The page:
Your learning content is one of your association’s key value propositions. But to take advantage of your educational courses, your members need to know about them. Here’s how to get the word out.
Valuable learning content is one of your association’s key value propositions. But even though you’ve spent time and effort building great learning courses for your members, that’s not enough.
You must promote the courses. After all, if members don’t know about your continuing education offerings, they might miss out on a key member benefit – which means they might not renew in the future.
Don’t wait for members to become dissatisfied and walk away – especially when you have valuable courses just waiting for them. Here are five steps to building a marketing plan that will make sure your members are in-the-know about the great learning opportunities your association has to offer.
Step 1: Identify your goals.
What are your goals and objectives? And, how will you measure success? You can begin to answer these questions by articulating quantitative and attainable goals. For example:
- Generate an increase in X amount of new learners by [date].
- Increase enrollment of [course type] by X percent by [date].
- Increase certification rate from X percent to Y percent by [date].
Step 2: Identify your audience.
Who is your audience? How are you going to segment them? How are you going to make things more personal for them so they have a great member experience? Answer these questions by segmenting your member database based on your goals. For example:
- Goal: Generate an increase in X amount of new learners by [date]. Audience: Pull a list of members who have never enrolled in any course.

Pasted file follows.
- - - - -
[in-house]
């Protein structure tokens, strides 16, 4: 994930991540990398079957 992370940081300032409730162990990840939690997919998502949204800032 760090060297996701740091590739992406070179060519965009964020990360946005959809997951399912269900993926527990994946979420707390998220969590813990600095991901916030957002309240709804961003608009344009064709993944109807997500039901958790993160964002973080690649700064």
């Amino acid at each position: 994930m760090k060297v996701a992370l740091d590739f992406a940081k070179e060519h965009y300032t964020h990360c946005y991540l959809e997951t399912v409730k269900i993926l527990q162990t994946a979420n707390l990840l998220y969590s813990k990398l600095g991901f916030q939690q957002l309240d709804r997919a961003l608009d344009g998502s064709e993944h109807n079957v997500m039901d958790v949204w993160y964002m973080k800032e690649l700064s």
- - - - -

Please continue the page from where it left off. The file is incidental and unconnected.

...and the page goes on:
- Goal: Increase enrollment of [course type] by X percent by [date]. Audience: Pull a list of members who have never enrolled in courses within that course type.
- Goal: Increase certification rate from X percent to Y percent by [date]. Audience:Pull a list of learners who haven’t completed their certification path.
Review your audience segments and think about any other commonalities between them. For instance, are they of a certain industry or career stage? Knowing more about them will help as you develop targeted, personalized marketing messages.
TIP: The Community Brands Digital Evolution Study shows that the number one interest when it comes to personalized content among members is recommendations on continuing education based on interests and needs. It’s crucial for associations to communicate with their members like they’re important to them. Personalizing content shows that you’re listening and paying attention, and that you value them.
Step 3: Identify your messaging and call to action.
Your messaging is what you are trying to communicate to members. Your call to action (CTA) is what are you asking them to do – such as download, watch, view, or submit.
Be mindful of your audience, and appeal to them based on what you know about them (such as their career stage) and their interests (such as course topics). Also, be sure to personalize what you send them based upon past actions they’ve taken.